In 2001-02, Cecire was the Ameritech/SBC Fellow from the state of Ohio. In that role, she developed materials to aid faculty in creating student-centered Web activities; created an assessment tool to assist colleges teacher education departments in determining how to integrate technology into their programs; and conducted faculty development workshops. Since coming to Bluffton in 2006, she has added to her list of presentations through her work on the value-added component of the Ohio Department of Education s school district report cards. As a value-added specialist, she has been training school personnel, first in Delaware, Ohio, and for the last few years in a seven-county area of west central Ohio.
Applied to students in grades 3-8, the value-added dimension is used to determine individual schools impact on children by measuring how much they progress from one year to the next. By comparing students to themselves, value-added helps factor out home environments and better include top students, who have sometimes been short-changed by achievement testing aimed primarily at bringing low students up to increase passage rates. All students top, average and struggling can show growth, notes Cecire, also Bluffton's director of graduate programs in education and co-editor of The Ohio Journal of Teacher Education. It s not perfect, she concedes about value-added, but it s better than the previous model, where you had to have a certain percentage of students pass the achievement test. The goal is school improvement, Cecire points out, adding that research has indicated that the impact of a series of effective teachers can mitigate even the effects of poverty on students. That s what this is after how we can make our teachers as effective as possible, she says.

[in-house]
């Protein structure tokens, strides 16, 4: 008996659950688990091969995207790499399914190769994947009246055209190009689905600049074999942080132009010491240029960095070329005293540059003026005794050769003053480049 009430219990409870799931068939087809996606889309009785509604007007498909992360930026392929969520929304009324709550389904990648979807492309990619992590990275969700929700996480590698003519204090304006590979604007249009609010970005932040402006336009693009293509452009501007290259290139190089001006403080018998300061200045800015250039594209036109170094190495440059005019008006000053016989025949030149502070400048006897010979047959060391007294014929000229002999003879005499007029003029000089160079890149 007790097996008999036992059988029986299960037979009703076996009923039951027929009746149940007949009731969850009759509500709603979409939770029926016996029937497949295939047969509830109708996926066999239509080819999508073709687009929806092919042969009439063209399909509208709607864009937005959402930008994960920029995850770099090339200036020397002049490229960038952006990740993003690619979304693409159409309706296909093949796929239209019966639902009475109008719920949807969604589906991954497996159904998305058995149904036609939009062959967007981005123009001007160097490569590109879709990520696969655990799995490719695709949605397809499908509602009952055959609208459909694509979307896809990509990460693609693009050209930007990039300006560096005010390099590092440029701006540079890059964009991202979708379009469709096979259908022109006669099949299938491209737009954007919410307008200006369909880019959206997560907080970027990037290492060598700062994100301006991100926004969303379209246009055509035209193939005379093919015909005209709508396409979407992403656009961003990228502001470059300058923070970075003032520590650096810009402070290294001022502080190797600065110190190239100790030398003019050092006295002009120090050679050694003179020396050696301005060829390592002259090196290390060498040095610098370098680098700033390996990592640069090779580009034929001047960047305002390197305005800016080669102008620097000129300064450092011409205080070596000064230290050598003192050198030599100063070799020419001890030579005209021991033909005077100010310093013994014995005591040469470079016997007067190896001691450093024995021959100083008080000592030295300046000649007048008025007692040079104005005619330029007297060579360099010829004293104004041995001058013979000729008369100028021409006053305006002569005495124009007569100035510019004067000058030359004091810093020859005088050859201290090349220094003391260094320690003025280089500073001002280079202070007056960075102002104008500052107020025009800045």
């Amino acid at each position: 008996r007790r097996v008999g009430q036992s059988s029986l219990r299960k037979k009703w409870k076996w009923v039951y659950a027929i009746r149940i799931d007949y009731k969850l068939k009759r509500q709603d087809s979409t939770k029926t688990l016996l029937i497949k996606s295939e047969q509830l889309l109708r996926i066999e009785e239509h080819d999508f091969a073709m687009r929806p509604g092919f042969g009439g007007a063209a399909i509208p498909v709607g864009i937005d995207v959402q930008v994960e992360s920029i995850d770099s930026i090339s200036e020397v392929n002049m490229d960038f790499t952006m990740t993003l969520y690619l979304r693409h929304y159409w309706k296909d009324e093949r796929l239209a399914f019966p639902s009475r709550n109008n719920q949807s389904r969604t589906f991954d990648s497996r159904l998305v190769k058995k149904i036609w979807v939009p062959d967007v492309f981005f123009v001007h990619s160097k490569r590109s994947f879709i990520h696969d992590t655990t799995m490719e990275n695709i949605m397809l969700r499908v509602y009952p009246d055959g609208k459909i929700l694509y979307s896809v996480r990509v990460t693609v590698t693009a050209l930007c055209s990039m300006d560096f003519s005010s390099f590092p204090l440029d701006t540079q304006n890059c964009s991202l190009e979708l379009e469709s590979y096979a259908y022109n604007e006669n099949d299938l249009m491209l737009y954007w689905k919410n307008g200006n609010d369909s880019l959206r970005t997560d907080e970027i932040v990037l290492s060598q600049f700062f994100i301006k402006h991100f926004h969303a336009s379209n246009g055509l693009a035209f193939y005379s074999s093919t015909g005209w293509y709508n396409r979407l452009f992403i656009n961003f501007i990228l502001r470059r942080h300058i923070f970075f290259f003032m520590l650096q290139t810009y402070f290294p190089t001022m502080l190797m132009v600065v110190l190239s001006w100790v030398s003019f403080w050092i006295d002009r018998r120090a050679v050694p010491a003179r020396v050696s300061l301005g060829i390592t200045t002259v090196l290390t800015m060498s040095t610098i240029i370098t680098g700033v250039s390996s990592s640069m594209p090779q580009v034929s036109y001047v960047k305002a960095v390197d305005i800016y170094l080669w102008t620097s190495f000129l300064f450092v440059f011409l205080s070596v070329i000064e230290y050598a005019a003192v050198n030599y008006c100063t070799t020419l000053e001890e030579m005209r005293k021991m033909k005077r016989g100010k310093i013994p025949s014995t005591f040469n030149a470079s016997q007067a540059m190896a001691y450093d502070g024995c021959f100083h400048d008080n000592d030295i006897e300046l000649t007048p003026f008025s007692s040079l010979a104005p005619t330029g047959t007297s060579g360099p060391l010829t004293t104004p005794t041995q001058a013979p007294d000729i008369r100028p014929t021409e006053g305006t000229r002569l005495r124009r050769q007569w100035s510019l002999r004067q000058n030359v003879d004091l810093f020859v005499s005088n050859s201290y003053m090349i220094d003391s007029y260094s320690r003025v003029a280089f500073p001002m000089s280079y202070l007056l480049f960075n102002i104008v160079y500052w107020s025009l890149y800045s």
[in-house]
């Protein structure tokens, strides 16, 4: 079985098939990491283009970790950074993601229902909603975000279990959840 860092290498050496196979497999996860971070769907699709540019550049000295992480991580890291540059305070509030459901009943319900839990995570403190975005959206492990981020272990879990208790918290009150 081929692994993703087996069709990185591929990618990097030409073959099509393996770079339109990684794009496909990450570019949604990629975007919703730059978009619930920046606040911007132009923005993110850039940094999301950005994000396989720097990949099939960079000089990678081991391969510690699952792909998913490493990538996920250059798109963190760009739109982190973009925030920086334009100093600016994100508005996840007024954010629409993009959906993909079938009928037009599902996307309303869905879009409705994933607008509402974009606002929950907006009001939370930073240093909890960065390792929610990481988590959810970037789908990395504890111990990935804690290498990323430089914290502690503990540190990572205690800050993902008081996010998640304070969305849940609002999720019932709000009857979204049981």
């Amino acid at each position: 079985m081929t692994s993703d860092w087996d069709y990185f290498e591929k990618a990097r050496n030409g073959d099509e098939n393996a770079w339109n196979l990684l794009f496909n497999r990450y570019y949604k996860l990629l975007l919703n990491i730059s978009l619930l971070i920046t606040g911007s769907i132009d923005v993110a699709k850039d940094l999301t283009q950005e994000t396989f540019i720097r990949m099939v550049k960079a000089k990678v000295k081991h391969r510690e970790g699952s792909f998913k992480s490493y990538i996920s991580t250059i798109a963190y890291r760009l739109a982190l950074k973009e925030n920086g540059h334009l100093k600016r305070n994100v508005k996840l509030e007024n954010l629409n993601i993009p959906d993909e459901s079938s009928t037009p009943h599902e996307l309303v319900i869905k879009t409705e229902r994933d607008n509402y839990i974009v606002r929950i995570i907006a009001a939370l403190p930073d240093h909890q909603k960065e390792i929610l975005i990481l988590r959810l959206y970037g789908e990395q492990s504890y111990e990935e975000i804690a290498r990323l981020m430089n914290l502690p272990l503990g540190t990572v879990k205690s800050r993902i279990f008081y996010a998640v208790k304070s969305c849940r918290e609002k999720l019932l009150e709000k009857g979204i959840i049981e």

Dr. Gerald Mast was introduced to substantive research as a Malone College undergraduate in the mid-1980s. He then learned about presenting and publishing findings as a graduate student at the University of Pittsburgh. In 1996, one year after earning his Ph.D. in rhetoric and communication at Pittsburgh, Mast came to Bluffton, where he has put the research skills he acquired to extensive use.